Another dish with fresh mustard cabbage! I made mother promise this is the last one. Seriously we had too much of this vegetable. And I don’t want to bore people who actually read my blog! This soup is a keeper though. Providing that you are a fan of pig’s trotters. However, the limbs can be substituted with roast pork. No need to panic.

The dish is heavily flavored by the usual sour agent, tamarind slices, shallots, lemongrass, garlic, chilies and tomatoes. They work together like a choir that brings all the flavor together. The mustard cabbage is happy with his new spices friends. The one thing I love the most is probably the shallots. They are used whole and when cooked, they look like little pearls! Pearls that can make your breath smells funky, of course!

Did you see the pearly shallots and the thick pigs’ trotters? They might not look pretty in the bowl, but that bowl of soup can make me eat a big bucket of steamed rice. Oops. That doesn’t sound very lady-like. Don’t forget some sambal belacan (shrimp paste chili) for dipping.

Store-bought Chinese-style roast pig’s trotters. Or just good o’ roast pork, if you don’t feel like having toes in your soup. (I did not just say that!)

A couple of slices of tamarind. This can be bought in Asian groceries

A bunch of mustard cabbage (or “Kua chai” or “Gay choy”)

Red chilies and lemongrass. I never throw away the green part of lemongrass. I use everything. Green part, white part. Bruise slightly with a pestle if you wish.

Cloves of garlic and shallots.

Tomatoes.

Boil some water in a big stock pot.

Add garlic, shallot, tomatoes, tamarind, chilies and lemongrass into the boiling water.

And roast pork. Really sorry about the blurry action, by the way.

Let simmer over medium heat.

For quite some time.

Toss in cabbage.

Stir everything well and season with salt and sugar. Cover and simmer some more over low heat.

When everything looks slightly over-cooked, it is done.

Serve with steamed rice and sambal belacan (recipe here). We call this soup “Kua chai theng” in Hokkien dialect.

Print

Chinese Roast Pork and Mustard Cabbage Soup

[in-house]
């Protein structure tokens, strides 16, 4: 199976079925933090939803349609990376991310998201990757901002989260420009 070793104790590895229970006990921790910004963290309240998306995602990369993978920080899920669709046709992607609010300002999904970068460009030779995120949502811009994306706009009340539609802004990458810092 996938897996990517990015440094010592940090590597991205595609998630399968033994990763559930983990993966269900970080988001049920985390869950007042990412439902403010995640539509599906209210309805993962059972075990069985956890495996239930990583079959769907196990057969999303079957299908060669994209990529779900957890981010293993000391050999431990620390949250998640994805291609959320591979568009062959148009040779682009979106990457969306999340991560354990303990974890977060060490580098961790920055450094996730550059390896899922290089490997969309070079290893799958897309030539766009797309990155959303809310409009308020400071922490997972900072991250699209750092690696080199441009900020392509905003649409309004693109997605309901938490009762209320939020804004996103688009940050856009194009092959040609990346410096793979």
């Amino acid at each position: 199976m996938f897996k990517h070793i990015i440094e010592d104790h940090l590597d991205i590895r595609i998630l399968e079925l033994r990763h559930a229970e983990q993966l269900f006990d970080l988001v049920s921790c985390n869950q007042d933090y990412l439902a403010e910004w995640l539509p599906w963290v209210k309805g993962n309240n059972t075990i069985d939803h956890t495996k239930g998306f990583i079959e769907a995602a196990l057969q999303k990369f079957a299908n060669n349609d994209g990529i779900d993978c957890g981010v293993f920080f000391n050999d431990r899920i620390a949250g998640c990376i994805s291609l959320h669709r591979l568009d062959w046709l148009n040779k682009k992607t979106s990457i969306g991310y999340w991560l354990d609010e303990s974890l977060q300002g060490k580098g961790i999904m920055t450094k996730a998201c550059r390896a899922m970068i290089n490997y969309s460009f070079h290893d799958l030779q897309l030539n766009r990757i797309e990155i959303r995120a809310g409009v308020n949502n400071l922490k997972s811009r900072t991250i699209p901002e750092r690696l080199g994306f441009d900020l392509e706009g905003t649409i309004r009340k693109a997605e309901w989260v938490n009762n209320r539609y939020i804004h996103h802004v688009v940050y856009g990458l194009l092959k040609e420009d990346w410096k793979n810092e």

Makes 6-8 servings

Ingredients:

2 ltrs water
2 slices / 20 g dried tamarind
7 / 30 g red chilies
6 / 60 g shallots
4 / 20 g garlic cloves
1 tomato, quartered
500 g roast pork, or roast pig's trotters, cut into medium size pieces
600 g Chinese mustard cabbage, kua chai / gay choy
1 tsp salt
2 tbsp sugar (optional)

Directions:

Boil water in a stockpot.
Add tamarind, chilies, shallots, garlic and tomatoes into boiling water and lower heat to medium.
Add roast pork into the pot. Cook for 5 minutes.
Combine the greens into the soup and season with salt and sugar.
Cover and simmer for 20 minutes over low heat.
Remove from heat and serve warm with steamed rice.

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8 Responses to “Chinese Roast Pork and Mustard Cabbage Soup”

  1. 1

    Wendy Leow — February 21, 2011 @ 5:43 pm

    Goodness!! I haven’t seen this since I got married!!! LIke! Like!!

  2. 2

    Lia Chen — February 21, 2011 @ 7:54 pm

    Great dish! The soup is very mouthwatering and torturing at the same time LOL :D

  3. 3

    Christine — February 21, 2011 @ 8:11 pm

    If my mom knew how to use the computer and blogged, hers would be like your blog! LOL. Now you make me miss her a lot.

    You use fresh mustard cabbage? We love using pickled mustard

  4. 4

    Claudia — February 22, 2011 @ 7:02 pm

    What an awesome soup! I noticed you put the lemongrass stalks in whole. That makes things easier. I’ll maybe use my guanciale in roasted chunks for this, because it is definitely on my “to do” list.

  5. 5

    Cooking gallery — February 23, 2011 @ 4:16 am

    I love this soup…! I even can get that sour mustard here in Germany (in my local Asian grocery store), unfortunately my husband doesn’t like it, so I cannot really cook it often at home…:(

  6. 6

    Min {Honest Vanilla} — February 23, 2011 @ 8:04 am

    love love love this! i don’t think i’ve ever bought fresh mustard cabbage, usually i’d look for the salted ones. nice sequence of the soup changing colour :)

    • Jun replied: — March 8th, 2011 @ 8:45 am

      I think the fresh cabbage can be substituted with salted ones, but you might need to omit the tamarind slices – it would be super salty!

  7. 7

    Peng — April 15, 2012 @ 5:31 pm

    Absolutely delicious, one of my all time favorites! Gorgeous pics! Makes my mouth water, I think I will have to make some.

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